#6: How I Became a Writer
But that addiction came with consequences. I soon realized that my life was boring. How come I never stumbled upon a jewelry thief, or a secret door, or another planet? Nothing exciting ever happened to me like it did to the characters in the books I read. So, I became a liar. Well, “liar” is a bit strong. Maybe “fabricator” or “embellisher” is more like it.
At first my fabrications were harmless – like telling my sisters I was actually from Venus and the poster on my wall with a big moon on it was really my portal to the mothership; or the scraps of bloody clothing I claimed to have found in the woods (a rag with red food coloring) and was sure someone had been murdered; or the gnomes I claimed to be friends with that I discovered living under some toadstools in the woods … Yes, they were all fabrications, but harmless.
Then in fourth grade, my teacher told us to write an essay about our summer vacation. Now, I had actually had an awesome vacation with my family, cousins, and grandparents that summer. We’d all rented cabins on Diamond Lake. We took turns getting up at 5 AM with Grandpa to go fishing. We swam in the lake, explored the woods, bought candy in the general store (I discovered Lemonheads that summer). Even though this still is one of the most memorable vacations I’ve ever had, I didn’t think it was interesting enough at the time for the essay. Where were the mysteries, the thefts, the magical beings?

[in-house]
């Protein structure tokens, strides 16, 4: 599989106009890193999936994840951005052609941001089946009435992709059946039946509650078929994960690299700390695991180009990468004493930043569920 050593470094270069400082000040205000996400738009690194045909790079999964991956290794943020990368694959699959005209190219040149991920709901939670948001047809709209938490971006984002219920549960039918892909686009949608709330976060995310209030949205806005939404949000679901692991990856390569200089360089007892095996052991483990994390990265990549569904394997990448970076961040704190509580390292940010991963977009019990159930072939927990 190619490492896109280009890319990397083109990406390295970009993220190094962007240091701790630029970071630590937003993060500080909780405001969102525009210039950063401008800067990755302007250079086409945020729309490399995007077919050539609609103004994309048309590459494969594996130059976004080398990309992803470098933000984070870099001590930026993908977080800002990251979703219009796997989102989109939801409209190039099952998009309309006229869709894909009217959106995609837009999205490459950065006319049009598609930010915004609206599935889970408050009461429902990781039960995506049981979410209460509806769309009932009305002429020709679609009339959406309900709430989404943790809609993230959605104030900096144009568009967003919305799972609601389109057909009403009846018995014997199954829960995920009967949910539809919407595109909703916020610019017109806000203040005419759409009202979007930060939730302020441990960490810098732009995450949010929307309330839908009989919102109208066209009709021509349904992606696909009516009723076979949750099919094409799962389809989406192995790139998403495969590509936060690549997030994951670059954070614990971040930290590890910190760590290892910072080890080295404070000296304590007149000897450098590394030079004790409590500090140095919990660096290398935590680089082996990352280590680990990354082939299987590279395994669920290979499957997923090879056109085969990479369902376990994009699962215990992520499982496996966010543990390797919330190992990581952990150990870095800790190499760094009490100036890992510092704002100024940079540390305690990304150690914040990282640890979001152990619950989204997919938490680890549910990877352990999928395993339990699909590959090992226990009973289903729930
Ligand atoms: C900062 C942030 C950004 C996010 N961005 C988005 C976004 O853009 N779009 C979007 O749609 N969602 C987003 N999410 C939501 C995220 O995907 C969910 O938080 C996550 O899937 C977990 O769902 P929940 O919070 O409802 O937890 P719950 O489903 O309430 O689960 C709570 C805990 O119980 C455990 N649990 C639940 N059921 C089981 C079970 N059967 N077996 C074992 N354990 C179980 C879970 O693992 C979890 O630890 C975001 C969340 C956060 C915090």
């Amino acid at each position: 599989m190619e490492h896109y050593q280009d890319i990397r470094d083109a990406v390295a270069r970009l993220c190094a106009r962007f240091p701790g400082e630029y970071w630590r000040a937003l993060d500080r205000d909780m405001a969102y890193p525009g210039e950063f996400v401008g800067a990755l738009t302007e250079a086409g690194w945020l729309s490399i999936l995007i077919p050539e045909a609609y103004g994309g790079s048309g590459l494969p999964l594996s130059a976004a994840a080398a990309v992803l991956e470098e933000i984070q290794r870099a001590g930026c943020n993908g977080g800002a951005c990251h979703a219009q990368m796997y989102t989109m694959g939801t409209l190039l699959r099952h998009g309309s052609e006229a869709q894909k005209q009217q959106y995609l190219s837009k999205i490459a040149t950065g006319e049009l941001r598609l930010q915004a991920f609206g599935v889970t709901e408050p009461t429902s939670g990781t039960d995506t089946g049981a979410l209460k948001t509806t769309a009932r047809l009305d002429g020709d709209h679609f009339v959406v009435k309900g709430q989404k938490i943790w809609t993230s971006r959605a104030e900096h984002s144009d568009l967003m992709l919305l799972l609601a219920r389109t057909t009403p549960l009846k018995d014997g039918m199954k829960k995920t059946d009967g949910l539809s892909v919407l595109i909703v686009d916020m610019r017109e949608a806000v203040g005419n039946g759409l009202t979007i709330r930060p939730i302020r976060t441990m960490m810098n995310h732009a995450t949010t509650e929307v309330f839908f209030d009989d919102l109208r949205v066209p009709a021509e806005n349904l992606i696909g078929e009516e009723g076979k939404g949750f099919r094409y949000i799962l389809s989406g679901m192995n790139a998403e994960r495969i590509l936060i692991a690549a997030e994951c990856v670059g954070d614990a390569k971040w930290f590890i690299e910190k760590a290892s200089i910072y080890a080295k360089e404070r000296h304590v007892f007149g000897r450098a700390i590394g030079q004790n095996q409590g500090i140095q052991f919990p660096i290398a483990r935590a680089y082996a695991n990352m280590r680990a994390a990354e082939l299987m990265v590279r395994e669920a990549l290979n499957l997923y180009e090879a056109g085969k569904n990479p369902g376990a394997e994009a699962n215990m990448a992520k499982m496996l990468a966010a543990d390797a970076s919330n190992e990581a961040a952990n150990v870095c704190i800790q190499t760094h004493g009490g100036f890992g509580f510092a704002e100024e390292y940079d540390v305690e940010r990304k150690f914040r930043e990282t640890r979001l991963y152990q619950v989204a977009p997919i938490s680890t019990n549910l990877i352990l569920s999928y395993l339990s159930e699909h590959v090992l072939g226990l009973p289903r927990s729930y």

So….I embellished a tad. I wrote a thrilling essay about how Diamond Lake got its name. These pirates had stolen a ship full of diamonds but then wrecked their boat in Diamond Lake one fateful October night when the gales of November came early (the Wreck of the Edmond Fitzgerald was a favorite of mine!). Oh the mystery, the intrigue! My essay was gripping and suspenseful.
The day after I turned it in, however, I panicked. Not because I realized Mr. Bennett, my teacher, could ask my mom or look up the history at the library and discover I’d lied. No, I panicked because I realized my story had a critical plot flaw: Diamond Lake was a lake surrounded by land. How could a pirate ship coming from faraway seas wreck in a land-locked lake?
Oh the doom! I made myself sick waiting for the reprimand, for the phone call, for the F. But Mr. Bennett never said anything. He merely wrote, “nice story” at the bottom. Looking back, I have no doubt he knew I made it up. Maybe he thought I had gone nowhere and had to make something up to save face, or perhaps he merely recognized the budding author in me and didn’t want to squash that.
No matter, even without being called on it, I learned my lesson:
Always check your facts and make sure each aspect of your plot works.
And I have been doing just that ever since!